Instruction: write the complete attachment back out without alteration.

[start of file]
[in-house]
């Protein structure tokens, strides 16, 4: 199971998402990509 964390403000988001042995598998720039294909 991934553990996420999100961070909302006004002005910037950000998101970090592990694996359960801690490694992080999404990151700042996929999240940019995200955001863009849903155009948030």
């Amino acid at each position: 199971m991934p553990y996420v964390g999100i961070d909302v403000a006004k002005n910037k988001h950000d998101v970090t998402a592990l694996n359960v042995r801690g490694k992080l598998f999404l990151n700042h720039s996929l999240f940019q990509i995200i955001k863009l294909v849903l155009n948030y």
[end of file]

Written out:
[in-house]
């Protein structure tokens, strides 16, 4: 199971998402990509 964390403000988001042995598998720039294909 991934553990996420999100961070909302006004002005910037950000998101970090592990694996359960801690490694992080999404990151700042996929999240940019995200955001863009849903155009948030």
């Amino acid at each position: 199971m991934p553990y996420v964390g999100i961070d909302v403000a006004k002005n910037k988001h950000d998101v970090t998402a592990l694996n359960v042995r801690g490694k992080l598998f999404l990151n700042h720039s996929l999240f940019q990509i995200i955001k863009l294909v849903l155009n948030y």